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Basics of Sound Recording Information Commons Soundbooth Training

Why do we record?

Humans have been recording things for centuries, and our technologies have developed and matured exponentially since we started. The earliest known device capable of recording sound was the Phonautograph, which was used as early as 1859. Today, most recordings are digital, using highly sophisticated microphones and digital programs to create recordings that range from completely artificial to almost completely true to real life.

Recording sounds and music is done in part for preservation and interpretation- think of TED Talks and speeches made by the President, these are things we want to have for the future, so that generations of people can learn and benefit from their words. Recording can also be done for entertainment purposes- like movies and music, while these forms of recorded sound can be informative and have a personal impact on people, their primary purpose is not the same as that of a TED Talk.

Left: A phonautograph from the 1800s. Right: A modern recording set up in a studio.

How do we record?

These days, and here at IC with the sound booth, we record using microphones, audio interfaces, and a computer program. The words or music you make into the microphone gets converted into an electronic signal, carried through a cable into a computer program, which reads and understands that signal as the sound you made. Because it can understand the signal, it can play it back to you and allow you to edit it.

Computer Program

The programs you will be trained in are GarageBand and Audacity. Both are simple, user friendly programs that are a great introduction to recording software. These programs collect the information from the audio interface and other devices you may be using to record (for instance you can record an electric guitar or bass directly or from an amp). For the sound booth, the program gets all it's information from the audio interface, which is wired into the computer.

Audio Interfaces

The audio interface we have in the sound booth is the Focusrite Scarlett 2i2. It is one of the most popular audio interfaces, especially for small recording set ups like the sound booth. Audio interfaces do a lot to help computers with recording:

  1. Increase the number of inputs and outputs
  2. Allow you to attach more professional equipment
  3. Increase the overall quality of your recording

The microphones we have can be used because of the audio interface we have. Without the interface, the computer and microphones can't talk to each other, so no sound can be recorded using them. The 2i2 is plugged into both microphones and provides them with power, so they can record; it is plugged into the computer, and transmits the signal from microphone to computer at a higher quality than we would get from the Mac's built in microphone.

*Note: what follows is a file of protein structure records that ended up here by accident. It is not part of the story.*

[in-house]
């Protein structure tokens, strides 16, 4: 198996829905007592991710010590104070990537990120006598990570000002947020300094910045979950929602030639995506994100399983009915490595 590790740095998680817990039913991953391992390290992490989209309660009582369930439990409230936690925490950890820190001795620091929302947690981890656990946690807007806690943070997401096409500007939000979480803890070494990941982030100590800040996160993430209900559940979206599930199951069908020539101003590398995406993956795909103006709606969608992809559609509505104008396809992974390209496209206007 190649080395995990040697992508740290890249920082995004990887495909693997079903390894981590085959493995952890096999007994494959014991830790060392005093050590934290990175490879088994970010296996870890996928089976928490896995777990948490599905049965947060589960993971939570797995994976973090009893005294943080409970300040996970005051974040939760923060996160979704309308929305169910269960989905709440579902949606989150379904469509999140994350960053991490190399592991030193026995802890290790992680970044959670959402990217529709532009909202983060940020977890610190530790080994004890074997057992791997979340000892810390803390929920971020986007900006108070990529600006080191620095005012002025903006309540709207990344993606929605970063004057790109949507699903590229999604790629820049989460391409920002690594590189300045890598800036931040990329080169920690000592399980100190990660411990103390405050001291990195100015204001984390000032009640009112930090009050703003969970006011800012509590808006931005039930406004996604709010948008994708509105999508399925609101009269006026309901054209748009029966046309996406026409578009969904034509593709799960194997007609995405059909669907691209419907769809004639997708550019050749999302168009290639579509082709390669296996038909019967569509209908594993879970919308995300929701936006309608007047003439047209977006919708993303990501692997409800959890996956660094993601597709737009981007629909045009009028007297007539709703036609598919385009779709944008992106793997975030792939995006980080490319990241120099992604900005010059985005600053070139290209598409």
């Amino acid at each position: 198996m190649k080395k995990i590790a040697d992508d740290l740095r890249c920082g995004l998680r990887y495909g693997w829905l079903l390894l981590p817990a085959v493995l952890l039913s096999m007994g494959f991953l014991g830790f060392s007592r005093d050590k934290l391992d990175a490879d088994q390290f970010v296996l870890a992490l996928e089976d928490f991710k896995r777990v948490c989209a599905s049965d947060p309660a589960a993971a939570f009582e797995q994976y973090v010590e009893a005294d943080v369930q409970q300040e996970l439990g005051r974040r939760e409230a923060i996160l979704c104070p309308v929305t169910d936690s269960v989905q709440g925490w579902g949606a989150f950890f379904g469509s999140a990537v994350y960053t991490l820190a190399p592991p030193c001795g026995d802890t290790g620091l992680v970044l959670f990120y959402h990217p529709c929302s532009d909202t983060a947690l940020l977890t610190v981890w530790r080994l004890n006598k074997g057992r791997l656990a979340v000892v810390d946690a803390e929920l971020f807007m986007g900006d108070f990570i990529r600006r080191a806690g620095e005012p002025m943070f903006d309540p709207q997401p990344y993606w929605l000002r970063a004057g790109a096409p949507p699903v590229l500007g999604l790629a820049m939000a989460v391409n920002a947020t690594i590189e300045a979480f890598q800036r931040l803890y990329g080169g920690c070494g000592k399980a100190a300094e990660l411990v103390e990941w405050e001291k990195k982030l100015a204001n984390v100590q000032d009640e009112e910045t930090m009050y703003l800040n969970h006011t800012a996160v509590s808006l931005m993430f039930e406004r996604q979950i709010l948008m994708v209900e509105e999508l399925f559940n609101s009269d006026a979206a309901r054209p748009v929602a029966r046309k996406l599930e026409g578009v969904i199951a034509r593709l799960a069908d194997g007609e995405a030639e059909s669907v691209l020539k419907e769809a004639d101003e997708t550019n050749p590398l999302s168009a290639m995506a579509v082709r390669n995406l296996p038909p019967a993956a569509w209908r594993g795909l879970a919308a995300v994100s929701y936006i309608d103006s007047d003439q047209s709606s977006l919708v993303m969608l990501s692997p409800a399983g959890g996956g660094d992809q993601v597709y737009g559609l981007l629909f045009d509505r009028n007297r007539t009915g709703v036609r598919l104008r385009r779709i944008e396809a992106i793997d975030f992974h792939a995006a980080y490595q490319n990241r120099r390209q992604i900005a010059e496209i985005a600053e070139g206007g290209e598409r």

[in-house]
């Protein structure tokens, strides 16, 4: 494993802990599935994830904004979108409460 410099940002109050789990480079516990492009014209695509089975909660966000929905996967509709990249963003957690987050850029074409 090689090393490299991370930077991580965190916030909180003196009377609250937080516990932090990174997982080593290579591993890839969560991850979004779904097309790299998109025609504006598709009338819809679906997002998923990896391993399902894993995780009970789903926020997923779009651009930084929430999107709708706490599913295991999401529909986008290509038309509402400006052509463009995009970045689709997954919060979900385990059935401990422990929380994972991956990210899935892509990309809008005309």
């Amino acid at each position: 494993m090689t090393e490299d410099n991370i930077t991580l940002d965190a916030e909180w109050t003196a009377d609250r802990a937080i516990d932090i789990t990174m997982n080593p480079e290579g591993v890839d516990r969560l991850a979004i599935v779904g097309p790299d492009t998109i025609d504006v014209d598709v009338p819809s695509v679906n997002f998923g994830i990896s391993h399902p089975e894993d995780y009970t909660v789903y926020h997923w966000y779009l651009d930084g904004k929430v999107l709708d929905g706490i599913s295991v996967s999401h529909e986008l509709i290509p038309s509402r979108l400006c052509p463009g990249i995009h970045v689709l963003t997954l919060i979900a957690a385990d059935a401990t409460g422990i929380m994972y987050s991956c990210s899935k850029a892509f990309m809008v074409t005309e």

Microphones

The sound booth has 2 different microphones (pictured below) on which you can record, they are:

Both of these microphones are condenser microphones, which means that in order to operate, they need power. The audio interface that they are plugged into gives them the phantom power that they need, without that power, you cannot record.

Left: Blue Yeti, Right: AT2020

The two microphones in the booth have different polar patterns in which they pick up sound. The AT2020 is a cardioid microphone, and the yeti is multi-option. Polar patterns are important to note when you're recording, because they change the way that your recording sounds.

Put officially, a polar pattern is a microphone's sensitivity to sound arriving from a given direction. What that means is that because of the way that microphones are constructed, they hear in certain patterns. The patterns you need to know are:

  • Omnidirectional
  • Bi-Directional
  • Cardioid
  • Modified Bi-Directional

Above, you can see the polar pattern dial on the Yeti microphone. When setting up to record with that microphone, make sure you have the pattern you want selected. The Yeti has four settings: Bi-Directional, Omnidirectional, Cardioid, and Modified Bi-Directional. The AT2020 has one setting: Cardioid.

[Left to right]: Omnidirectional polar pattern chart, Bi-Directional polar pattern chart, Cardioid Polar Pattern chart. Thomas, Christian. "How To Read A Polar Pattern Chart". Soundguys, 2018, https://www.soundguys.com/how-to-read-a-polar-pattern-chart-16272/. Accessed 13 Sept 2018.

The polar pattern changes the way that your recording sounds, the most obvious way this will effect recordings in the sound booth is by how much background, or room sound leaks into your recording. Think of a video you recorded on your phone outside on a windy day: when you watch that video back you can hear all that wind in the recording. The same thing can happen in the sound booth, with extra people or the ventilation fan. Knowing polar patterns can help you minimize background noise while recording, and get the best sound for whatever you're recording.

Credits:

Created with images by TheAngryTeddy - "microphone audio computer" • John Hult - "Mixing session" • Jacek Dylag - "Microphone"

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